By Emma-Louise Nicholls, on 27 May 2013
Whenever we have a school visit I tend to start with the question “What is Zoology?” Obviously, I put it in a way more thought-provoking and dynamic format than that. But it essentially comes down to comparing the Grant Museum with other types of museum in London to ascertain what you would find here. For example, as we are a zoology museum you wouldn’t (sadly) find a Spitfire Mk IX or an HMS this that or the other. Those are obvious examples, sometimes what causes a little debate is plants. They are living things, but do they belong in a museum of zoology? This week’s Specimen of the Week is…
1) A WHAT?? Nooooo, it’s not a plant. We are a Museum of Zoology don’t you know. There aren’t any plants in here (except one or two thin sections that slipped through the screening process for the Micrarium. If you can find them in amongst the 2,321 other slides, I’ll give you, err… respect). Bryozoans may do a really good job of looking like small shrubs but they are in fact mind-blowingly interesting. Not that plants aren’t. Uh hum. Bryozoa are a type of aquatic invertebrate known as a sea matt, or a moss animal.
2) Nearly every species of bryozoan is colonial, which above and beyond having a good social life, means a single mass is made up of a number of individual organisms that number from a few, to a few million. That’s gregariousness for you. Each individual animal is called a zooid and has a miniscule ‘body’ length of less than a millimetre. The zooid sits within an individual sheath of tissue. In the centre of the animal is a single opening that contains a ring of ciliated tentacles protruding from it which serve to capture both food and errr… sperm. More on that later.
3) Despite their apparent simplicity, there are around 5000 species (yes, thousand) of bryozoan in the modern day. As incredible as that sounds, they also have an extensive fossil record of several times that number. An incredible feat of imagination and attention to detail must be required to be a researcher of bryozoans. All species of Bryozoa are aquatic and the vast majority inhabit salt water. The one featured here however, is a special freshwater species. There aren’t many freshwater bryozoans and all belong within a single group called the Phylactolaemata. Say that after a few pints.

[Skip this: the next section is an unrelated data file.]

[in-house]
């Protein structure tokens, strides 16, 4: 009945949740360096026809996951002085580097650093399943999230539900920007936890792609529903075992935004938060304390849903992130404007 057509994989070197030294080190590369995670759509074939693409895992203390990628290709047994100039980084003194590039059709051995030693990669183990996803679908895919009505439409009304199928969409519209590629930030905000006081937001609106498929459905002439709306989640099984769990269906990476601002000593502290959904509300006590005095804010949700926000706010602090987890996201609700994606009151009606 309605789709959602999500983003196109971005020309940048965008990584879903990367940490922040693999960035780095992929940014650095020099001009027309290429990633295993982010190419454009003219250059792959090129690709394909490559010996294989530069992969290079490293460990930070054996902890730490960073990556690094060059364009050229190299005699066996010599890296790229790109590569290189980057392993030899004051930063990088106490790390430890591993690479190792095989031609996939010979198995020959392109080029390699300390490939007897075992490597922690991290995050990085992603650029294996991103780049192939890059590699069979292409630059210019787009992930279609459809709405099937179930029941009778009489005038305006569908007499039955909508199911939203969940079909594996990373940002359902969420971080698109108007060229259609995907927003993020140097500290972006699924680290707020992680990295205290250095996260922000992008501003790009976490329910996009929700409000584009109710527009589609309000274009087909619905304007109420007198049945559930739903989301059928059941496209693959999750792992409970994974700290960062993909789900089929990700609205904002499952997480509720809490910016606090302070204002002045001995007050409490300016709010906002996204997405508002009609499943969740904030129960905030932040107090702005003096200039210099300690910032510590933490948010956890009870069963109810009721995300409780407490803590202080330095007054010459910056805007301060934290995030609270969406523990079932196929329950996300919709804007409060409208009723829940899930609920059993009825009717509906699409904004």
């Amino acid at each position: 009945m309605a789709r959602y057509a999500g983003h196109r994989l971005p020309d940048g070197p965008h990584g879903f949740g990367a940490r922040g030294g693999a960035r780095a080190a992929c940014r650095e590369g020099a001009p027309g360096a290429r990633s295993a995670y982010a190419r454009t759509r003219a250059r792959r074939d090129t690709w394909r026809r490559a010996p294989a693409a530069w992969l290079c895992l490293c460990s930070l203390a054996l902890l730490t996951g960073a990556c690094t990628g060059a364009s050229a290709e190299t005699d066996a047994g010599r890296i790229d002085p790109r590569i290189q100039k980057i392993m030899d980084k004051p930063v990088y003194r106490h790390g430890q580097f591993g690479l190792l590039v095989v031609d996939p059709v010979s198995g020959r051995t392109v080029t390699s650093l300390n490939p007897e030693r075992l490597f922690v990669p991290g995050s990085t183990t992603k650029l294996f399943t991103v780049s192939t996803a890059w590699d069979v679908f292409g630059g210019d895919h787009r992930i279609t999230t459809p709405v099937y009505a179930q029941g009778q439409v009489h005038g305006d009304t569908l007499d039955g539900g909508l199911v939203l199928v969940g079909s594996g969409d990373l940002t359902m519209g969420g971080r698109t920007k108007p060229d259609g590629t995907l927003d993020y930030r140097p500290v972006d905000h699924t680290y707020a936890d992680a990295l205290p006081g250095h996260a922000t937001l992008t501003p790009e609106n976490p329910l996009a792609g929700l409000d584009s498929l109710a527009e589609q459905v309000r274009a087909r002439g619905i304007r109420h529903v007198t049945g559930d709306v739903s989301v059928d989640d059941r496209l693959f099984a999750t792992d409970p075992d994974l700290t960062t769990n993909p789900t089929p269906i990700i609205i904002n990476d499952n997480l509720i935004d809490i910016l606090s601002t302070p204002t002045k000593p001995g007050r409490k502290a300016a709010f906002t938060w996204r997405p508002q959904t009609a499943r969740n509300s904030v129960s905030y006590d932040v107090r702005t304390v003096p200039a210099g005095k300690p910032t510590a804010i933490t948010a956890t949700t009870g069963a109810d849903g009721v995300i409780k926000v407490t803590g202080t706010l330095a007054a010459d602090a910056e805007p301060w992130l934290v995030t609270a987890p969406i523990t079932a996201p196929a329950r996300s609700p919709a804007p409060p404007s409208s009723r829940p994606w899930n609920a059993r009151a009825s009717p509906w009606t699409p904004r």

4) The majority of species of bryozoa are encrusting and, normally, both sessile (attached to a substrate by their base) and immobile. They may seem like the same thing, unless you’ve heard of the walking palms of the Amazon. Encrusting species of Bryozoa attach themselves to hard substrates such as rocks, shells, wood, and algae. There are a also a small number of species that are able to colonise loose sediment. Despite an individual zooid reaching less than a millimeter in length, colonies range in size from a few millimeters to several meters.
5) All Bryozoa are primarily found in shallow water, though sporadic individual colonies have been found as deep as 8,200 m below sea-level. They are able to reproduce in both a sexual and an asexual manner. It’s not so much as a life choice, like joining a convent, but rather that they will do either as and when the situation calls for it. If a piece of the colony is broken off from the group, the piece will not die but continue to grow and eventually form a new colony. This is asexual reproduction. The majority of bryozoa are hermaphrodites (both ladies and gentlemen) and so release both sperm and eggs. The sexual variant of reproduction occurs through the expulsion of sperm into the water column which gets captured by other individuals using their tentacles. The sperm is then used to fertilise any eggs that each zooid is brooding internally.
Emma-Louise Nicholls is the Museum Assistant at the Grant Museum of Zoology